Parashah (portion) Shemot – You Can Take Moses Out of Egypt, But…
Exodus 1:1 – 6:1
This week marks the beginning of the Exodus story with Moses as its central character. At its core, this story is one of liberation. And beneath its literal level, it is about the inner spiritual journey of liberation told through a character named Moses; a stand-in for all our spiritual journeys.
Moses is raised as an Egyptian in Pharaoh’s court. His privileged elitist upbringing reflects an egocentric narrow level of consciousness — the Hebrew word for Egypt being understood here to mean “narrow” or “constricted”. Many midrashic stories paint Moses as a deeply spiritual and exceedingly bright youth, growing up in a place that was too constricting for his soaring spirit. As he matures, he begins to wrestle with his inner egotistic Egyptian taskmaster that keeps his spiritual being in shackles, brutalizing it and beating it into submission. But as Torah relates, one day, “Moses saw an Egyptian beating a Hebrew, one of his kinsmen,” [Exod. 2:11] and killed him. The rabbis of the Midrash tell us that Moses kills the Egyptian by pronouncing God’s Name. In a first brief flash of awakening, and through Divine Grace, Moses temporarily transcends his ego (though the biblical image is that of killing). But the inner voices of fear soon take over again, and though Moses is now aware that–after such an experience–he will never be able to go back to Pharaoh’s court, he is also afraid of facing the consequences of his awakening; so he flees in an attempt to hide away from his uncovered higher Self.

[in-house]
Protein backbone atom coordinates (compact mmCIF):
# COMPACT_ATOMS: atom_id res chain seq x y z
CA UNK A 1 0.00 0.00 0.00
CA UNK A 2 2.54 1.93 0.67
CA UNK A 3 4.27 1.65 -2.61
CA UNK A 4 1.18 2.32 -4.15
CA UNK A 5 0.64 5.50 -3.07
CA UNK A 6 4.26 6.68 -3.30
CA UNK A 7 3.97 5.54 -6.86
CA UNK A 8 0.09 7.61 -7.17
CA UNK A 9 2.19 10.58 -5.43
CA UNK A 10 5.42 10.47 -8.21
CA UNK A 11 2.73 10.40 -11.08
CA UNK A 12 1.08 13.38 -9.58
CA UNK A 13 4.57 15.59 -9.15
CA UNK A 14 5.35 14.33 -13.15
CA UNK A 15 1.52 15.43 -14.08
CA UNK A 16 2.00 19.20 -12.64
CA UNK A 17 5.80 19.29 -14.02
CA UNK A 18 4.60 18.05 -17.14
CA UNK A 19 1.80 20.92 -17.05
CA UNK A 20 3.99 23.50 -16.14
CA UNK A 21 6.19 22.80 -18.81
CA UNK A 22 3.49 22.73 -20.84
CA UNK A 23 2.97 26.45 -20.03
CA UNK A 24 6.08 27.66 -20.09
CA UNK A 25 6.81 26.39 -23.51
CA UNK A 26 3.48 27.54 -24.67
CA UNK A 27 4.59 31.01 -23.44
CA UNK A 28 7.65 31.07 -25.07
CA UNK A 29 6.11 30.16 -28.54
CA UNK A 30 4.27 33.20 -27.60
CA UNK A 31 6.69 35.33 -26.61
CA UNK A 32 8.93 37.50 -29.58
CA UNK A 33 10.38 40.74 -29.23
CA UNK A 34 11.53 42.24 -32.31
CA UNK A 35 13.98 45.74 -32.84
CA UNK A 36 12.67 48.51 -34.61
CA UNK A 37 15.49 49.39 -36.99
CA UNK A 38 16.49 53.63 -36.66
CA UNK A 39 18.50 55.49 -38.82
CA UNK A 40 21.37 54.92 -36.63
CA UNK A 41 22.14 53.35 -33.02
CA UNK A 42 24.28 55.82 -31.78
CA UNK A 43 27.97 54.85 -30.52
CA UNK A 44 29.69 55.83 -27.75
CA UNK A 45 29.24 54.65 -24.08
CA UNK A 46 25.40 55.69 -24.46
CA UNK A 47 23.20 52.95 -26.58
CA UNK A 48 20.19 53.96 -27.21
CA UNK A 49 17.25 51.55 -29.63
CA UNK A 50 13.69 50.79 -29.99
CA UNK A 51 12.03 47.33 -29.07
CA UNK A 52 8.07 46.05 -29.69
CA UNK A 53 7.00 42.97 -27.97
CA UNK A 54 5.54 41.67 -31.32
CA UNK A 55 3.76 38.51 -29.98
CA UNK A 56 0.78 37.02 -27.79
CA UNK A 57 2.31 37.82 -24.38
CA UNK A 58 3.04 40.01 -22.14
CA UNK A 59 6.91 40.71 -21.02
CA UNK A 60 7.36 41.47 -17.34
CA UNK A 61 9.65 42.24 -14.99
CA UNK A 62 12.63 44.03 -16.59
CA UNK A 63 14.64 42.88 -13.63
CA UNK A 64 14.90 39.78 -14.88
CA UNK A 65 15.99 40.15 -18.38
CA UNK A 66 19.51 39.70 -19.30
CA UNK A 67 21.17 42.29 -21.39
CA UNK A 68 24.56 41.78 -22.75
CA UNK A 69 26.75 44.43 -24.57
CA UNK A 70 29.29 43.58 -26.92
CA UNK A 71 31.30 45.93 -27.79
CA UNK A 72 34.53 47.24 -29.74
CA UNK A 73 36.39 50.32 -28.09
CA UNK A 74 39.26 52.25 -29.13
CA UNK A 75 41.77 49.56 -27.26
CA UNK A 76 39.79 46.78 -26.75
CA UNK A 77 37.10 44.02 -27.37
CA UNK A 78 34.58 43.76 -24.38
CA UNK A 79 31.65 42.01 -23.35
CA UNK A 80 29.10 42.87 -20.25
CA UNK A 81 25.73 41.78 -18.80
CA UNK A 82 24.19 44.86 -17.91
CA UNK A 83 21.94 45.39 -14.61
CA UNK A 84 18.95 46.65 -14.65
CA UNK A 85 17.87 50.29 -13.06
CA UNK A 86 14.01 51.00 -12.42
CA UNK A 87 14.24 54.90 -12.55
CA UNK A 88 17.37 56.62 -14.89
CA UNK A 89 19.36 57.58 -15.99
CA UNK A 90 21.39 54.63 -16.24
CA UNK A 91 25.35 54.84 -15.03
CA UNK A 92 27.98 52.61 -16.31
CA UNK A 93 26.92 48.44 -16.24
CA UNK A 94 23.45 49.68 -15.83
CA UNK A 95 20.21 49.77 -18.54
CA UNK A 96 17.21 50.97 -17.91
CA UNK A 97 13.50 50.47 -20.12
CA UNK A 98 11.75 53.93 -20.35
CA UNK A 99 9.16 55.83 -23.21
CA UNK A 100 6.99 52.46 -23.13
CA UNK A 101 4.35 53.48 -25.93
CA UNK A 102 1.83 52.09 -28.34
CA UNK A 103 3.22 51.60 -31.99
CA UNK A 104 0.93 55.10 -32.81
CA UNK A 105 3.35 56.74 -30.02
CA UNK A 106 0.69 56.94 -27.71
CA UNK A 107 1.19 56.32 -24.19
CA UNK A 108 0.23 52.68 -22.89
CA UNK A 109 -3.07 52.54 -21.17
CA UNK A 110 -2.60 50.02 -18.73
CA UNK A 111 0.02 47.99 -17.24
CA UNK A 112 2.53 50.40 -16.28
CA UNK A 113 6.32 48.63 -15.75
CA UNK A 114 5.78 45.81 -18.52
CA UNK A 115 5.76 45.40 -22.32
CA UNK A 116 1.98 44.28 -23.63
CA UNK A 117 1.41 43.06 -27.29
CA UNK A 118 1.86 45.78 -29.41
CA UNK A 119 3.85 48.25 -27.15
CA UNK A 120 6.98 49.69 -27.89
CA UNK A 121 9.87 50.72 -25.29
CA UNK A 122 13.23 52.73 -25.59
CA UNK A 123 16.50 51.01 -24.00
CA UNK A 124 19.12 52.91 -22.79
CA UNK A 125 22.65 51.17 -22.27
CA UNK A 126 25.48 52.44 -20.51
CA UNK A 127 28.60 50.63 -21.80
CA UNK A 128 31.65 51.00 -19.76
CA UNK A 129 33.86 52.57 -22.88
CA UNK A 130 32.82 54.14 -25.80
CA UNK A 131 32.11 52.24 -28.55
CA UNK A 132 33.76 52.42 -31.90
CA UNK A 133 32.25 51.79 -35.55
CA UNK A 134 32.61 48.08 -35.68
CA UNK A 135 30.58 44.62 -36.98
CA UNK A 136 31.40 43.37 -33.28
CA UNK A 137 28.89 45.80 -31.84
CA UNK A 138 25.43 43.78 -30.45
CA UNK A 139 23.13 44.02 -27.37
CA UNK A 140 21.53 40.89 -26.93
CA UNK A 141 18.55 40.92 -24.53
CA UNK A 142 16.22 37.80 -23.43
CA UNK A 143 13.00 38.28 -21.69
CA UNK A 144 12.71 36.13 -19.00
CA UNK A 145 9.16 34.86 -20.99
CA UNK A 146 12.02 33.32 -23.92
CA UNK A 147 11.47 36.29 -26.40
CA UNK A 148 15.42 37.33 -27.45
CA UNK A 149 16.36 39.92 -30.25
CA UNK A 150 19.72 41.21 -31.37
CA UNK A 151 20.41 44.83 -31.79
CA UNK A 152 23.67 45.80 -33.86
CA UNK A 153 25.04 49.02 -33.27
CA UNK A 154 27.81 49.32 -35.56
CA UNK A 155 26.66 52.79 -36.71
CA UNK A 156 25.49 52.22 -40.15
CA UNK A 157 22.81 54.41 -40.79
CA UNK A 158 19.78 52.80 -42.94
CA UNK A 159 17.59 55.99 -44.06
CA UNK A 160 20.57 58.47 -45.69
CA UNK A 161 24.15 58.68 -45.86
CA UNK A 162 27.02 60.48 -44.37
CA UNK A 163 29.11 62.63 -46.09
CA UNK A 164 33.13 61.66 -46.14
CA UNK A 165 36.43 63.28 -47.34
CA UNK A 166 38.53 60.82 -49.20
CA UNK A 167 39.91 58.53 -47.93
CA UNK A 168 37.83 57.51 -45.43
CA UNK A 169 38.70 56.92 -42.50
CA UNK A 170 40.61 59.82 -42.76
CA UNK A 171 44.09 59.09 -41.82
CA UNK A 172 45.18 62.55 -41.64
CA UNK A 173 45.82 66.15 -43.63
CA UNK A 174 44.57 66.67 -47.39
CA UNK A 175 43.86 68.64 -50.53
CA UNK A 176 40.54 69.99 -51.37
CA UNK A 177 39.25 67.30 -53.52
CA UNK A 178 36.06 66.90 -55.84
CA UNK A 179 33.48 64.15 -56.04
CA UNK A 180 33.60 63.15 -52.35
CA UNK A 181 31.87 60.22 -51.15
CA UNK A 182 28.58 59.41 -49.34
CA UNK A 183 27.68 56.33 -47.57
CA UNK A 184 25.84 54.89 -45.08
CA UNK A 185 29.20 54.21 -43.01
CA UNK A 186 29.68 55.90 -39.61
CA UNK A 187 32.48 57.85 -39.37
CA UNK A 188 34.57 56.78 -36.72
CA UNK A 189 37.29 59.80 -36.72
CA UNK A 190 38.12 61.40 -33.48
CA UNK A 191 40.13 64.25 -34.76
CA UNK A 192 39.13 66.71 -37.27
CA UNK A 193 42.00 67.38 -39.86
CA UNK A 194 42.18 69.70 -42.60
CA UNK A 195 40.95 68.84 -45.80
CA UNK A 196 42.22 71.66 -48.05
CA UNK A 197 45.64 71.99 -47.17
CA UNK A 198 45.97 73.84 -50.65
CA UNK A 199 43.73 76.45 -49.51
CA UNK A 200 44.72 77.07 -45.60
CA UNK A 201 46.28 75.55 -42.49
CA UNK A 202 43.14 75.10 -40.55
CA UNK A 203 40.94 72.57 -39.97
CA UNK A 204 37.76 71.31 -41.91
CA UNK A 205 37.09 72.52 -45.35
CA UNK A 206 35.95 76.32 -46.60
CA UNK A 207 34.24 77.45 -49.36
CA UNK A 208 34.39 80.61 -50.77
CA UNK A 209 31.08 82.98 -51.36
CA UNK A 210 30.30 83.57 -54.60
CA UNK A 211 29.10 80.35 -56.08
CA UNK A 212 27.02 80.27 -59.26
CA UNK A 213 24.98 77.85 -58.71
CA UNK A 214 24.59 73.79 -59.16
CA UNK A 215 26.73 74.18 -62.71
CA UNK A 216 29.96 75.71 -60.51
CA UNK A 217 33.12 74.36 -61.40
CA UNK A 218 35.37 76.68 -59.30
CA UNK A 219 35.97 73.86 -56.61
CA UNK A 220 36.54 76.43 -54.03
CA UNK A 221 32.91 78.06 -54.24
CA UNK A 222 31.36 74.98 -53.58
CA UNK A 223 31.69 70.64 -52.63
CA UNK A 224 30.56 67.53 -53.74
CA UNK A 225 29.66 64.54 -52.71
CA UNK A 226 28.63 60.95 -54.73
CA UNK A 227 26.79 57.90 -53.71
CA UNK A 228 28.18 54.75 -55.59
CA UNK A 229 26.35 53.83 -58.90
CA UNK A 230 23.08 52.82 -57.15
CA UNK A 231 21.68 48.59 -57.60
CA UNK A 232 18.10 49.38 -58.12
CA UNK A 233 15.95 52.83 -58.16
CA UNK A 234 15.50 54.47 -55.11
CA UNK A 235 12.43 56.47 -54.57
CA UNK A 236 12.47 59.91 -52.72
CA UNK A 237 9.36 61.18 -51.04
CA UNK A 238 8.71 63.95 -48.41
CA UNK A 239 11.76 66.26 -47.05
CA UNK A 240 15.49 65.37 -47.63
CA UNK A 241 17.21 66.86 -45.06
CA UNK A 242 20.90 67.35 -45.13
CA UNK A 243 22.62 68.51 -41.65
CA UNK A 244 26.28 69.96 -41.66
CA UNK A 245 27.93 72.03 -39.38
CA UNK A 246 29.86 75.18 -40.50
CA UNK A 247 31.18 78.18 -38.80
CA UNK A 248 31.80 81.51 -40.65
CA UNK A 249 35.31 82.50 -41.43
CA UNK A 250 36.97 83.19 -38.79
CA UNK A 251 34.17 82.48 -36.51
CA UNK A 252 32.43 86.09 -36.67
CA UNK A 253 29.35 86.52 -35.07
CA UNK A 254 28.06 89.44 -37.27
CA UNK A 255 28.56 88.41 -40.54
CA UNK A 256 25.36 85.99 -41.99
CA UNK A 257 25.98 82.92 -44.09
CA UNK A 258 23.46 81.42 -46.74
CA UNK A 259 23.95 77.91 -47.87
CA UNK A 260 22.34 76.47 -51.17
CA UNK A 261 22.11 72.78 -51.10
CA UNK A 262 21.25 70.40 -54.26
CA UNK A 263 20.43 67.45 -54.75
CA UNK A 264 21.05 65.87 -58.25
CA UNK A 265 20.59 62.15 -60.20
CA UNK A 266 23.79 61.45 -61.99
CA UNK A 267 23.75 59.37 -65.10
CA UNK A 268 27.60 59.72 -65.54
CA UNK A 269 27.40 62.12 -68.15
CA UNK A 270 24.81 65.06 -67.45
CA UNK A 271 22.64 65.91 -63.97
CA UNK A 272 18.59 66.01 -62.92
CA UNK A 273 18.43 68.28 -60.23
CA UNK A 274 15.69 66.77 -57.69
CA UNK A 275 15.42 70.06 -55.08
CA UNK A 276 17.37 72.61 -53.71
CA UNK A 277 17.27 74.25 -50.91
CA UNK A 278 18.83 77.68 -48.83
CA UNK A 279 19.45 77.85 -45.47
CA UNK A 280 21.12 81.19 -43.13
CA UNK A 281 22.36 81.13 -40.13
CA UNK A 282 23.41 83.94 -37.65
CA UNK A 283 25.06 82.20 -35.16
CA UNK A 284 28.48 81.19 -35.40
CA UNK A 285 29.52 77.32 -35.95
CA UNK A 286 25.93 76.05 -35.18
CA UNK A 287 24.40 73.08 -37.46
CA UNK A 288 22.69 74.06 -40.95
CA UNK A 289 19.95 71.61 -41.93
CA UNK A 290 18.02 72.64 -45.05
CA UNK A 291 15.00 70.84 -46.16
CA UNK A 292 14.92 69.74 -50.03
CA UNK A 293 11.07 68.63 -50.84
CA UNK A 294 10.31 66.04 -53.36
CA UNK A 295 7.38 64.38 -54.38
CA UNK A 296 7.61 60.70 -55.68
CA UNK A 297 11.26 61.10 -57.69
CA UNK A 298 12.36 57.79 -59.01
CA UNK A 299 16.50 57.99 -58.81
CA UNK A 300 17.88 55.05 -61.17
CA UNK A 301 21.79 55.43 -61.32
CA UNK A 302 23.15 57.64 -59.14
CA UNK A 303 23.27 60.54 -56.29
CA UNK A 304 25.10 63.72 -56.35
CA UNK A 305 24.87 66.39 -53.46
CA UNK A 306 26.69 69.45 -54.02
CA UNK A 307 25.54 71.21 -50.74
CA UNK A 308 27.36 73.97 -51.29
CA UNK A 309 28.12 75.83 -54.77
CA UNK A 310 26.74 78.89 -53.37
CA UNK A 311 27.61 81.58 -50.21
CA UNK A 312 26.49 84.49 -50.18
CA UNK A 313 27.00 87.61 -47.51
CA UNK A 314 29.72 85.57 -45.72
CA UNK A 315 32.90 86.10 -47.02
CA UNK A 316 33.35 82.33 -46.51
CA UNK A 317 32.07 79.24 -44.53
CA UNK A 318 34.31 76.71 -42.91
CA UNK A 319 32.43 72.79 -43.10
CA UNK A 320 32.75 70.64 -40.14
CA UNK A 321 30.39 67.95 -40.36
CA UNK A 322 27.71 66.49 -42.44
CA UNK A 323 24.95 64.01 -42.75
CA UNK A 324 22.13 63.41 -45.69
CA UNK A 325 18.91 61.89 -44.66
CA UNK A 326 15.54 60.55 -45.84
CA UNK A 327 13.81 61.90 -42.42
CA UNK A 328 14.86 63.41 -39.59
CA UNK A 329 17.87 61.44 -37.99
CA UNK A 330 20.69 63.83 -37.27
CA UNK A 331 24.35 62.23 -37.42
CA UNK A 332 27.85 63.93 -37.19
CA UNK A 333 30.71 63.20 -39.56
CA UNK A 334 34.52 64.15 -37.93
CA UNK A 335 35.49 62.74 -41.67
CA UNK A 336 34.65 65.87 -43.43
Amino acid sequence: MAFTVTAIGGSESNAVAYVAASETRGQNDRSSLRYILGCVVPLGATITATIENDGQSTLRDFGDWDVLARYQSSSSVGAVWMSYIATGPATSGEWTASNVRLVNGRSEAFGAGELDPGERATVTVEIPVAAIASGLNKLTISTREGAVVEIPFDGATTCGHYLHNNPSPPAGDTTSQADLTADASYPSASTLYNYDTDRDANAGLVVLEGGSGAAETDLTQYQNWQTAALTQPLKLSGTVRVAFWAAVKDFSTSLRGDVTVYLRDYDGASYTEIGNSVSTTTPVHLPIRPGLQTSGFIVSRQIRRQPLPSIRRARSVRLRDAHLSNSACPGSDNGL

Now you can run, but you can’t hide. When fear drives him to run away, Torah describes Moses ending up in the land of Midian (when Midian means “striving” in Hebrew) and sitting down by a well: the life-giving inner Source. In Midian he meets Jethro (whose name means “Preeminent One,”) a priest who fathered seven daughters. Kabbalists understand Jethro to represent the Divine Masculine transcendent principle, and his seven lower Sefirot (stages of Divine emanation as the manifest universe) as representing the Divine feminine principles. And so Moses begins a time of spiritual initiation, striving to uncover the deeper Truth of his being, while shepherding the inner flock of the Preeminent One; his mentor.
And this leads up to the story of the burning bush. On that day, Moses comes to the mountain of God called Horeb, which can be understood to mean “solitude,” and describes the state of consciousness one reaches prior to experiencing revelation. There, Moses is startled by a great Light awakening within him that transcends human rational understanding. He realizes that the burning Light that calls his name is the Light that he is, and he exclaims “Hineni! – Here, I am!” this blazing Light of Being! In that moment Moses awakens to the nondual Light that is all, the “I AM” that is Is-ness itself yet transcends it at the same time. The very next verse, however, God tells him to go back and free the parts of self that are still stuck in his Egypt, to liberate those shadow parts of his being still repressed, still denied; for enlightenment doesn’t deal with healing the conditioned self. But Moses resists. He argues with God that he doesn’t want to go back to Egypt; that he won’t be able to free those parts of self forever enslaved to fear and to the entrenched patterns of ego. Why not stay in this blissful state of consciousness instead? The spiritual path, however, does not end with enlightenment. In a way, it begins there. But now, with the Light of Nondual Understanding one is called to do the work that will illuminate the darkest corners of one’s psyche. And as we will see, it will take Moses the rest of his life, after having taken himself out of Egypt, to take Egypt out of himself.